• Help to keep your LI clear by rising with the sun. 
  • Scrape your tongue either with a copper or stainless steel tongue scraper or the back of a spoon. Your toothbrush just does not cut it. Any coating at the back of your tongue is a sign of toxins in your LI. Most people have this especially in the morning after the body has done its overnight housecleaning, but, we don’t want it to be reabsorbed! YUK! 
  • Start the day with drinking at least one large mug of warm water…hydrate to eliminate!
  • Don’t rush your bowel movements. Sit and breathe deeply into your abdomen. If it still isn't coming easily invest in a small foot stool from a local hardware store or even a squatty potty. Just elevating your feet a little will tilt your pelvis  and LI into a more natural and easy position for pooing! 
  • Only eat when you are hungry and don’t overeat. Two serves of what your cupped hands can hold is perfect.
  • Add good quality oils to your diet such as ghee, olive oil and coconut oil.
  • Oil your skin regularly, even daily if you are particularly dry. Cold pressed Organic Sesame oil is best. It may seem a long way from your LI but as mentioned earlier your skin and the LI have a strong relationship so taking care on one also helps the other! 
  • Exercise regularly and within your capabilities to keep the body moving and breathing well.
  • Keep your lower back area covered and warm. 
For Your Lungs: 
  • Many respiratory disorders stem from poor digestion so taking care of your digestive fire is essential for lung care.  Click here for more info on building good digestion.
  • Poor posture will constrict the lungs and hamper their ability to breathe well. Stand and sit tall and practice yoga or other mind body focussed practices. Notice your posture especially if using a computer often and take a break every half hour to move the body. Do some seated twists or arm rotations. 
  • Speaking of Yoga….Pranayama or breathing exercises are essential for strengthening the lungs! It does not have to be fancy but make sure that several times a day you breathe deeply into the lungs allowing the lower abdomen to softly, without force, swell out as you breathe in, and release back behind the navel as you breathe out. This abdominal breathing has the added benefit of increasing circulation and switching on the parasympathetic nervous system which is the rest and digest mode of being and we all need more of that!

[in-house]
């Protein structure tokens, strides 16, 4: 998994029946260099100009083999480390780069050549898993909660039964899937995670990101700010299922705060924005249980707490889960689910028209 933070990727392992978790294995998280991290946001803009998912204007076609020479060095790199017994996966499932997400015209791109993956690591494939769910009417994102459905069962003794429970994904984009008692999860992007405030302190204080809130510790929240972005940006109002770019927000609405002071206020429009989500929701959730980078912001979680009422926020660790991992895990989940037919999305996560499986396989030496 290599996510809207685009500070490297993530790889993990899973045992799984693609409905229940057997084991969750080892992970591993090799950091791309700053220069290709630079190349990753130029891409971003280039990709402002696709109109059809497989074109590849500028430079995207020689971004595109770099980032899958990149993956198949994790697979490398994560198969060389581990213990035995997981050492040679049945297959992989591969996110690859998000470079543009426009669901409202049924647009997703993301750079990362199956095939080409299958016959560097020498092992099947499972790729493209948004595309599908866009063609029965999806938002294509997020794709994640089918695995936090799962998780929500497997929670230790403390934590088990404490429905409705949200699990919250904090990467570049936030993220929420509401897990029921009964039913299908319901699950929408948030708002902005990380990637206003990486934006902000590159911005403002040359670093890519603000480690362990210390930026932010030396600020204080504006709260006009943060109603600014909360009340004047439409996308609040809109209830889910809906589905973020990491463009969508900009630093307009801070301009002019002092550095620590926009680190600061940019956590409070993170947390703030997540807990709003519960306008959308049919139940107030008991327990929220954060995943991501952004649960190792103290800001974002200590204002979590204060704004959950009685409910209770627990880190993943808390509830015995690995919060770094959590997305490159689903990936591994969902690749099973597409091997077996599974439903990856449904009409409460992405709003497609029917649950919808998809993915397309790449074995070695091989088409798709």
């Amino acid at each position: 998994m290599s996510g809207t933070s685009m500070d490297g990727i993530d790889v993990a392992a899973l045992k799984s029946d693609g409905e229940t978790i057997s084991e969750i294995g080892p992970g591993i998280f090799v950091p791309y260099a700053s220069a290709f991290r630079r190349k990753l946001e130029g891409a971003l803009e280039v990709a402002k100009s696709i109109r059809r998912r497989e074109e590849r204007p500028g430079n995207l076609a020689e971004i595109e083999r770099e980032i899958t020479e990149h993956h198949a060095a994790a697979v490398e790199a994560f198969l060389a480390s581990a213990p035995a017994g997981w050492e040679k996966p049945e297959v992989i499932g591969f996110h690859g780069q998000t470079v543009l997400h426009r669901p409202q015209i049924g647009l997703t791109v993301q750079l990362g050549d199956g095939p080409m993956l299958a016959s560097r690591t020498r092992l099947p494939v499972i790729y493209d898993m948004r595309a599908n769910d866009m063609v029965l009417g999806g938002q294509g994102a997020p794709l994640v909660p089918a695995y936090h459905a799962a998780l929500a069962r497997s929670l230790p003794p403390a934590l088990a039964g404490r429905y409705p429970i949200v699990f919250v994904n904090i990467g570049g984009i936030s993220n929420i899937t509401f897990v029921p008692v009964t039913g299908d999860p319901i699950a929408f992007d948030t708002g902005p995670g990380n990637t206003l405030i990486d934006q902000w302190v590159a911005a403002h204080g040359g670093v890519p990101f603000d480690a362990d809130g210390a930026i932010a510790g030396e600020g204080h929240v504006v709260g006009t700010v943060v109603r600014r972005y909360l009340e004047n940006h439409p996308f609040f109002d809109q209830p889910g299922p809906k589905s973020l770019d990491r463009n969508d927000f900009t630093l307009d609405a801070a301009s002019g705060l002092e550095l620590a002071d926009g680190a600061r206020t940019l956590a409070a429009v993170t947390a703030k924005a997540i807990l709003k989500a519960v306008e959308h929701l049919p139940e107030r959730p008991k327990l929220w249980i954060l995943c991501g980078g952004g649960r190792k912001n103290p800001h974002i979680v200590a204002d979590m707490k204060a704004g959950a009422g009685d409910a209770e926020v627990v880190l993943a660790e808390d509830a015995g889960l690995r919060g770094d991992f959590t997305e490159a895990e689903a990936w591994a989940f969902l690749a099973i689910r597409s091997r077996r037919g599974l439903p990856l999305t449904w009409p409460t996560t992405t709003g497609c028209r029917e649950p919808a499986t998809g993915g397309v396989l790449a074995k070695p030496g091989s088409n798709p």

• The herb Tulsi, or Holy Basil, is particularly good for the lungs. It is an adaptogenic herb meaning it helps the body deal with stress whether physical, environmental or emotional.  There are many good brand of Tulsi tea out there for you to try.  I love the Organic India range! 
  • The emotions grief and sadness will also adversely affect the lungs. It is important that during the times when grief and sadness come in our lives we learn how to express and release these emotions rather than hold them in. Seek counselling and ask for help in a supportive and safe space. 
Some general tips for Autumn: 
  •  favour warm cooked foods rather than raw foods.  Think soups and stews, roasted root veggies and one pot dishes like Kitchadi
  • Eat Seasonally available foods.  Nature provides us with the fruit and veggies that are just right for each season. Autumns abundance is in apples and pear, (lovely stewed with cinnamon), pumpkins (bring on the soups!), celariac, kale leek and spinach to name a few! 
  • Eat predominately foods that are sour, sweet and a little salty to balance Vata. 
Take care of yourself this Autumn. Tune into the natural rhythm of introspection and quietening. Like the trees whose sap moves into their centre now is the time that our energy also turns inward to build deep nourishment and strength to see us through winter. 

With Love,
Jacq